Skin Care for Climbing
Whether you realize it or not, your skin goes through a lot. Especially during the winter, cold air dries the skin on your hands, leaving them chapped and dry. Climbing during the winter months doesn’t help either.
Tearing of the Skin
Sometimes after a climbing session, you’ll start to notice changes in your skin. Parts of your palms will start to build callouses. They’re both good and bad to have. Why? They help toughen up your skin.
Although, if the callouses are dry and hard, they can rip open and possibly bleed while climbing. Ow! The torn skin from this kind of an injury is called a flapper. Sometimes it’s only a little; then sometimes it’s more. Occasionally I will have them, and they suck badly.
One can remove a flapper by cutting it off by using nail clippers or small surgical scissors. Or tear the loose skin off. I don’t recommend this method because you can lose more skin from it. Plus, it can hurt more.
However, once the skin is ripped open, it might be too painful to use that hand to climb. Depending on your pain tolerance, it might be best to give it a rest.
A couple of tips to help prevent flappers are:
- Keep your skin moisturized
- Maintain calluses.
The keeping your skin moisturized part may seem like a no-brainer. But you should keep it in mind, mainly if you use chalk before climbs. Chalk reduces sweat, so you stick onto the holds or rock. It’s doing its job by retaining moisture. On the flip side, though, it’s also drying out your skin too. If you don’t use chalk, the rough texture of the holds or rocks can also lead to the skin drying out as well.
Using lotion or healing salve is a good way to put moisture back into your skin and help it become more resistant to stress. I use Joshua Tree Climbing salve to treat my hands. It’s an organic salve that I find works great on my skin.
One of the guys who used to work at Climb UP recommended it to me after showing him a flapper. He told me it worked wonders for him. When you apply it, it’s not greasy. The smell is kinda strong after use, but I don’t mind it. Some weeks I do better at hydrating my skin than others.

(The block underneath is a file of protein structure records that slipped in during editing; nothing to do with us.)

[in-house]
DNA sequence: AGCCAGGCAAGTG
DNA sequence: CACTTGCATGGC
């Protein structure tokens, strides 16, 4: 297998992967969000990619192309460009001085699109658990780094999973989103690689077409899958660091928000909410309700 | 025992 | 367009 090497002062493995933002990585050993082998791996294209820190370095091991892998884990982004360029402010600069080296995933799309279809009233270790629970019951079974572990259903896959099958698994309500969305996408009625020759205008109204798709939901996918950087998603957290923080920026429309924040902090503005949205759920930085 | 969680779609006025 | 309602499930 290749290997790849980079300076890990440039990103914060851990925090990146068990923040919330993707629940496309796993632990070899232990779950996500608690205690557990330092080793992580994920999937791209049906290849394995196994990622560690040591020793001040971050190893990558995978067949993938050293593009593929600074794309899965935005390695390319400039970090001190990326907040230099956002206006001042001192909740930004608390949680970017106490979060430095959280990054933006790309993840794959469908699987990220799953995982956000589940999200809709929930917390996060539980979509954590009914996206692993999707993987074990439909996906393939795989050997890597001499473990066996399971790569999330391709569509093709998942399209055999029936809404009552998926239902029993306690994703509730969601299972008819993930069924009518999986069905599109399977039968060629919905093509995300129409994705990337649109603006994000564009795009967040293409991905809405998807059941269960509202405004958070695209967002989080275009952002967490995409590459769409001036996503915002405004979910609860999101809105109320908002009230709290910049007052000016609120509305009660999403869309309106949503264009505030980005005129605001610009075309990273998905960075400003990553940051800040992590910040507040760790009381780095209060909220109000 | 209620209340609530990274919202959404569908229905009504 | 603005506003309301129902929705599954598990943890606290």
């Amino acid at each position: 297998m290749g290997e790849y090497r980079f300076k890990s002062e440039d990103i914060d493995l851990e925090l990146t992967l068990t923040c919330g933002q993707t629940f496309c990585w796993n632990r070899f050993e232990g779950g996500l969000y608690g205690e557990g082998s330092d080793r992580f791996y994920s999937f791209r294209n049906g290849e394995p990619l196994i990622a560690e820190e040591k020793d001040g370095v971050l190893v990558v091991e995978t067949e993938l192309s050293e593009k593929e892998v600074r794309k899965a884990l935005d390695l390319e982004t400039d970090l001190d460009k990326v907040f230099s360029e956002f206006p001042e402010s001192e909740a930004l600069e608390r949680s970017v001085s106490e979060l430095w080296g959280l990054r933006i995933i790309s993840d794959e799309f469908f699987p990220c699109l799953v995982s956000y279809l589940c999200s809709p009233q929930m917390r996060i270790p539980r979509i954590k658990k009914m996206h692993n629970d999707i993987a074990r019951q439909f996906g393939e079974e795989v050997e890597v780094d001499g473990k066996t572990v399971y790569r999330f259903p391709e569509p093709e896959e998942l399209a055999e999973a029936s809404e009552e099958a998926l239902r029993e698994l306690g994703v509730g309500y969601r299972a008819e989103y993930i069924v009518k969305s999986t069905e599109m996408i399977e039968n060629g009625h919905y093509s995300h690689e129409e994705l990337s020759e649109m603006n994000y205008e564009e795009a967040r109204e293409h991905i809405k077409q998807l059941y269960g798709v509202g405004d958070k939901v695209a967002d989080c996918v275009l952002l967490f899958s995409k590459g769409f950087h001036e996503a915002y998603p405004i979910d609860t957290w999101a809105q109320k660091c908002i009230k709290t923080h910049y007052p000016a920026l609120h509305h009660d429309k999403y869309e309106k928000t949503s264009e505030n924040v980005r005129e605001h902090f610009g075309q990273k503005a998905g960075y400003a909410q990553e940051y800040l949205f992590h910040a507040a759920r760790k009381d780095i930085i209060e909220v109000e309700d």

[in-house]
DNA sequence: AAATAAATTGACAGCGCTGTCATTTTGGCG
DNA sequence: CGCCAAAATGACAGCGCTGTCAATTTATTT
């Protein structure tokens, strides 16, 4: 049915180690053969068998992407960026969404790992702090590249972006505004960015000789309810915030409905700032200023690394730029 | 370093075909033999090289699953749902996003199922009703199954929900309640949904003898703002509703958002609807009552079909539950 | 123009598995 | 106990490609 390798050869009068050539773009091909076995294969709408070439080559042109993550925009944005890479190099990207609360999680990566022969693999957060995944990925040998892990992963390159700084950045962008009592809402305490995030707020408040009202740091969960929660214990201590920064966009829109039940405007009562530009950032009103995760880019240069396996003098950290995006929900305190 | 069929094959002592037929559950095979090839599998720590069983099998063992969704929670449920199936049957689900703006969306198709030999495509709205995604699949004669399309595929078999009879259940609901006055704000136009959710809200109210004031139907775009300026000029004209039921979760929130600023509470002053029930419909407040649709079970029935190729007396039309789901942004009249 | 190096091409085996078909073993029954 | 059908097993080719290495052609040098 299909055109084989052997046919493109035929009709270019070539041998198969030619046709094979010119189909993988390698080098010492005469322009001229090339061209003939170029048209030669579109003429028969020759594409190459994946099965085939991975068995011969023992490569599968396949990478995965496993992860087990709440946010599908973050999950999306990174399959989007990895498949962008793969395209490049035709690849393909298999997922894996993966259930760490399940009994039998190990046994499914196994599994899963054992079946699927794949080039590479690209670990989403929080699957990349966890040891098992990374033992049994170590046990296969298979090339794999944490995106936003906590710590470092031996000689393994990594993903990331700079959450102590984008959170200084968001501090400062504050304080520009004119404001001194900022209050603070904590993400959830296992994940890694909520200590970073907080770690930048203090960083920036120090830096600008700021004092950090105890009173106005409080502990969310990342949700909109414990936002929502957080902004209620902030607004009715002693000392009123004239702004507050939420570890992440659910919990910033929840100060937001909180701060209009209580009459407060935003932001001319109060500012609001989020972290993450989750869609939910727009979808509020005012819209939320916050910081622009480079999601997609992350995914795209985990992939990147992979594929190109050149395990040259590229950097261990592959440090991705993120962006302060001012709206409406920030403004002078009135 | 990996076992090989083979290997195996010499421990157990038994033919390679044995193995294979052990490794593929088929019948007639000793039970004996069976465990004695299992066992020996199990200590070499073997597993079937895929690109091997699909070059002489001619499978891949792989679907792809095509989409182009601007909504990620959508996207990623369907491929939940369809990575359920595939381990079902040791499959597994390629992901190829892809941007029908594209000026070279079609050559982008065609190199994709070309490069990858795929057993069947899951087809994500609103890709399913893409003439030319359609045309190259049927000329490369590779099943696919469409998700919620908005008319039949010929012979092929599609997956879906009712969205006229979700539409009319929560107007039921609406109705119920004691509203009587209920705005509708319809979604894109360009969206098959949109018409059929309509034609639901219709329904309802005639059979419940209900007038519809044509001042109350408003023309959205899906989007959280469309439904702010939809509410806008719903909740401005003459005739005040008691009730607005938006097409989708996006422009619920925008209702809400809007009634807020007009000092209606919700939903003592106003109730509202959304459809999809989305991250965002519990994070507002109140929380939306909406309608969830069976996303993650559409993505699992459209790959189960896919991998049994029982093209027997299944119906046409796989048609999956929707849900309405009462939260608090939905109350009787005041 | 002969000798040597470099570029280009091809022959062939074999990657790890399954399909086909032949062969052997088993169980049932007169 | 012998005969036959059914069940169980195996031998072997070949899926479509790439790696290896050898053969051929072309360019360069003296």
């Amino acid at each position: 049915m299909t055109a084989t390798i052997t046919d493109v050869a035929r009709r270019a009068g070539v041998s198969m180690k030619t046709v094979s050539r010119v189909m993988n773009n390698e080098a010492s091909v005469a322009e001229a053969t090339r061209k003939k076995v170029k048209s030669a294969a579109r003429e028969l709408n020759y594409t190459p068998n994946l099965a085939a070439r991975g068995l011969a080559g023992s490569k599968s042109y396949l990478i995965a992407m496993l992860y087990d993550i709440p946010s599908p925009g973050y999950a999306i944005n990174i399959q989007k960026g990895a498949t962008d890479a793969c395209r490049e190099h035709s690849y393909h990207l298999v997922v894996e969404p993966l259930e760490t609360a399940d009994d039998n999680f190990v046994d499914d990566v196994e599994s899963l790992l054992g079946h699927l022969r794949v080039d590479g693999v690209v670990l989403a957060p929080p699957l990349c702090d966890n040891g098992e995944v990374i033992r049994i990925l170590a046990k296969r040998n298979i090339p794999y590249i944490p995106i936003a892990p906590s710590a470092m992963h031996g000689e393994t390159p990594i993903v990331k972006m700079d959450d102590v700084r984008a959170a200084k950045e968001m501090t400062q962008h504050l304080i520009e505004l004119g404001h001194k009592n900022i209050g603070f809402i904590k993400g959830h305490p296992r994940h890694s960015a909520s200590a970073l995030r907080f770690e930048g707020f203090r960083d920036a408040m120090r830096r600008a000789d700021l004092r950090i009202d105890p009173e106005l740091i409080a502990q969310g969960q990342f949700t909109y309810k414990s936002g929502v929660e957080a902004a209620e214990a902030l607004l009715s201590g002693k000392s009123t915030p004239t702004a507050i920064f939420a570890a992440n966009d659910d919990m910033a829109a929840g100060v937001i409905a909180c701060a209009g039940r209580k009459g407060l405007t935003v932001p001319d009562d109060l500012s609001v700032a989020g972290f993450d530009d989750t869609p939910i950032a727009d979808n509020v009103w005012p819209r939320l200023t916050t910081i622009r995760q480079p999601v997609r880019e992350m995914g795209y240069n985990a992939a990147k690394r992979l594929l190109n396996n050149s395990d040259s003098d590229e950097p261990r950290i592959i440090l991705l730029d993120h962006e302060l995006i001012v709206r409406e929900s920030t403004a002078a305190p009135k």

Maintaining the callouses is simple. One way is filing them with an emery board or soft nail file. It helps to soften and smooths them down, so they hopefully won’t catch on a hold. I recommend doing this at least once a week or more if you feel the need.
This method also helps prevent finger splits which are when the skin on the finger splits open, usually on the inside of a finger joint. Luckily, I haven’t had these. I’ve heard they’re painful. Climbing is out of the question if this happens.
Wanna See My Battle Scar?
Scrapes on my knees and elbows are common to find after climbing. I don’t know how but I am prone to getting them. Previously, I couldn’t remember a session where I didn’t get one. Now, I try to be more careful about that.
I mention in my Climbing Attire: What to Wear post the reason why I try to wear long pants when I climb is so I can protect my knees. However, I do forget or it’s too hot to wear something long. When I’m scuffed and scraped, I still show it off to my friends, especially if it’s big or painful. Some marks have turned into scars, but they’re barely visible.
Protect your skin before and after climbing. It will help you in the long run and hopefully, have less downtime to heal. Your skin will thank you for it. Until next time, happy bouldering!